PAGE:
In the original place: Conversation with Chryssa Tzelepi & Akis Kersanidis

Interviewed & Written by Sana Rizvi

in situ /in sitju/
Adverb & adjective
In the original place

During the 1980s, Thessaloniki functioned as an international crossroads, attracting several musicians in the genre of free improvisation. Chryssa Tzelepi and Akis Kersanidis’s documentary In Situ portrays the rich, innovative and dynamic local scene of improvised jazz in Thessaloniki, Greece as well as its interaction with international scenes across countries like Italy and Germany to name a few. The film allows for its audience to experience and better understand a fascinating aspect of Thessaloniki’s cultural history, especially its prominent position within a Europe-wide network of avant-garde improvisational musical composition and performance. Traces of this creativity are still visible throughout the city, expressed both through younger and older musicians actively participating in this genre.

The documentary film features iconic musicians in the realm of free improvisation such Sakis Papademitriou, Floros Floridis, Gianni Lenoci, Gianni Mimmo, Gunter “Baby” Sommer, Christos Yermenoglou, Petros Damianides and Leo Feigin.The film gives us a rare glimpse into the extraordinary creative practices of these artists, each one of them using their instrument in their totality, breaking conventional norms, portraying how the idea of ‘in situ’ not only drives the musicians work and art form but transcends into their way of living and thinking.

Both Tzelepi & Kersanidis started their careers in photography and then moved into directing and producing films. Tzelepi has had several solo and group photography exhibitions in Greece and abroad credited to her. She is also involved in organising the Experimental Film Festival Strange Screen. Since 1994 Kersanidis has been working in the field of creative documentary and experimental video. He has directed performances of mixed media with music, dance, painting, film and video, and also several theatrical plays.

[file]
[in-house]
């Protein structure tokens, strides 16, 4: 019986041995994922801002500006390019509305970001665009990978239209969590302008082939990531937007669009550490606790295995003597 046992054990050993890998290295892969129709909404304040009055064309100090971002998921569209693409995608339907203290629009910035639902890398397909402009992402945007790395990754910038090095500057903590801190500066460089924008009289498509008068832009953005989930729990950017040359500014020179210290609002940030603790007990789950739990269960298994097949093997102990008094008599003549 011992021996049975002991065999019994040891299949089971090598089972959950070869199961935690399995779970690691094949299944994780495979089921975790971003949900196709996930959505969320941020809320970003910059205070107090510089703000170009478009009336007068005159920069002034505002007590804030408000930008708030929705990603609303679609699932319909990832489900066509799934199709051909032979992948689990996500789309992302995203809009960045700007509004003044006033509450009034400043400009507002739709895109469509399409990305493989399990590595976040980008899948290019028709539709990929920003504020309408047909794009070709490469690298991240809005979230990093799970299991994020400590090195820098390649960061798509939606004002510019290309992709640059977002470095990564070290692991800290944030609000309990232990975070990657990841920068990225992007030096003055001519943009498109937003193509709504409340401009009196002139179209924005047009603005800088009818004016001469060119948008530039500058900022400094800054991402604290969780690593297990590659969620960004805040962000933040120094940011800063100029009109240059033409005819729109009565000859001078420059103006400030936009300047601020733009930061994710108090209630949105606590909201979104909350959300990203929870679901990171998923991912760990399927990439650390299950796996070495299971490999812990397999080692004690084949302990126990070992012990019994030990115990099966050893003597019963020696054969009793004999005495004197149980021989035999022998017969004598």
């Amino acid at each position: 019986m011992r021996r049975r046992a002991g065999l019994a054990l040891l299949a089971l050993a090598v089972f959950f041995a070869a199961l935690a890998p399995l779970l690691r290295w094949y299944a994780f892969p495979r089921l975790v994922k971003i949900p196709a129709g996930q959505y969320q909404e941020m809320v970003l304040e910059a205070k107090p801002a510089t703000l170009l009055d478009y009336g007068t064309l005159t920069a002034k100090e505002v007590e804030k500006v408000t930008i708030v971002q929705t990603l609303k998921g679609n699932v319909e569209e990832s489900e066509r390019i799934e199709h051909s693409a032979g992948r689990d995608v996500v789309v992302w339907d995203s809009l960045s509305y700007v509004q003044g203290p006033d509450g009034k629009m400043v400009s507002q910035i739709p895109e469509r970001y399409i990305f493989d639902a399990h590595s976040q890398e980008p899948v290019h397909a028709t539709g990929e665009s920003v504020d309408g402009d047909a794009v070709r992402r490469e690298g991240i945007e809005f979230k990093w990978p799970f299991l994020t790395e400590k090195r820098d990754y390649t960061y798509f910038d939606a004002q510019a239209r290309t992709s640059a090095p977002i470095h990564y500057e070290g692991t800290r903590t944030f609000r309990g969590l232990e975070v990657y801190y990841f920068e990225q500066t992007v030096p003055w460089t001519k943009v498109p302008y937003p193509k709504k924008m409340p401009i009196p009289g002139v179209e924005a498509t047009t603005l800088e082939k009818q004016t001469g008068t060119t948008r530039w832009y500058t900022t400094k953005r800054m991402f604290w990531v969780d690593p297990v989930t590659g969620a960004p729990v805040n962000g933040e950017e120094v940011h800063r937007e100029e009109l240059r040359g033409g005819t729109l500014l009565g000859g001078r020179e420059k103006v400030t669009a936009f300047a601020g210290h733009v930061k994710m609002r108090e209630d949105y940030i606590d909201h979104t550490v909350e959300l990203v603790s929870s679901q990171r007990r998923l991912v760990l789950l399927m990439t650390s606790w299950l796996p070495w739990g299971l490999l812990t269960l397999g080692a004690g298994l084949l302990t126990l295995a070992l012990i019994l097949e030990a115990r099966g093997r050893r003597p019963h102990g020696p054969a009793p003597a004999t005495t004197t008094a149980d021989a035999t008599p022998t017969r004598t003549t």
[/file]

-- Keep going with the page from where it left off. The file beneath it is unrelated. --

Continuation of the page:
WOMEX Film had the opportunity to catch up with the directors, who were present at WOMEX 18 in Las Palmas de Gran Canaria. Here is an excerpt from the conversation.

Interview and written by Sana Rizvi

Sana Rizvi Where did the idea for the film come from and how long did it take you to research and shoot? Can you also give a bit of background if any on both of your connection with music especially the improvised music scene?

Chryssa Tzelepi and Akis Kersanidis The idea has been following us for many years. We both love free and improvised jazz music . We went to our first concert in the 1980s, organized by Sakis & Floros in Thessaloniki. We fell in love with the work of Sakis Papademitriou and were following all his performances very diligently for a long time. With time, he became the main inspiration for the film and we wanted to honor his work, life and contribution to the field. At the beginning we didn’t know what kind of documentary we would be making. We started collecting images and sounds from the genre about 15 years ago and in 2010 realized that we had enough material to make a film honoring the work of these artists.

Both Sakis and Floros belong to Thessaloniki, which has for a long time been the center for everything new in Greece. Not Athens but Thessaloniki. It is a small but eclectic city by the sea where artists from all over the world congregate. The city has a big university so lots of new and young people keeping flowing in, adding to the experimentative nature of the city. The avant garde improvisational jazz scene has been a big part of the city and so we were lucky that we had the chance to follow the scene from very close since we both belong to Thessaloniki.